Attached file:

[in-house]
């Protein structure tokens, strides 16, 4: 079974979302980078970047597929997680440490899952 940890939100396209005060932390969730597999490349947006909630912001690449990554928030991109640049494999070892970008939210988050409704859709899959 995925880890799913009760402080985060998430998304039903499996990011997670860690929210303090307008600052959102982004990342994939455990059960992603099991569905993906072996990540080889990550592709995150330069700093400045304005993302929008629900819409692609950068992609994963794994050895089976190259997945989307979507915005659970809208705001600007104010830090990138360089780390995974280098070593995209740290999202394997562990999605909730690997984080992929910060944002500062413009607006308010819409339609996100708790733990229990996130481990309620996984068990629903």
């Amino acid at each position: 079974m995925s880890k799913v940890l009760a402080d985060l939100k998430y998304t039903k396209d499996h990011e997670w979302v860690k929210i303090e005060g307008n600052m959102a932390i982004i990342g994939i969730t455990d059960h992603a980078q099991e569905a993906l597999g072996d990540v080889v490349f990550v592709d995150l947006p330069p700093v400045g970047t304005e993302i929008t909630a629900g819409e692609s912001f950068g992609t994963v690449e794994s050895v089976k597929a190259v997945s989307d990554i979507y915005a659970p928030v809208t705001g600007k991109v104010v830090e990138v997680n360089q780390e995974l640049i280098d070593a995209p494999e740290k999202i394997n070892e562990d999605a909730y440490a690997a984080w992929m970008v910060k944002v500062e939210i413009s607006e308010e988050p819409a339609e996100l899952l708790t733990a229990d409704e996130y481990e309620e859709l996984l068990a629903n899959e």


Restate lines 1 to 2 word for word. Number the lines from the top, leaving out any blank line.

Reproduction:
[in-house]
């Protein structure tokens, strides 16, 4: 079974979302980078970047597929997680440490899952 940890939100396209005060932390969730597999490349947006909630912001690449990554928030991109640049494999070892970008939210988050409704859709899959 995925880890799913009760402080985060998430998304039903499996990011997670860690929210303090307008600052959102982004990342994939455990059960992603099991569905993906072996990540080889990550592709995150330069700093400045304005993302929008629900819409692609950068992609994963794994050895089976190259997945989307979507915005659970809208705001600007104010830090990138360089780390995974280098070593995209740290999202394997562990999605909730690997984080992929910060944002500062413009607006308010819409339609996100708790733990229990996130481990309620996984068990629903």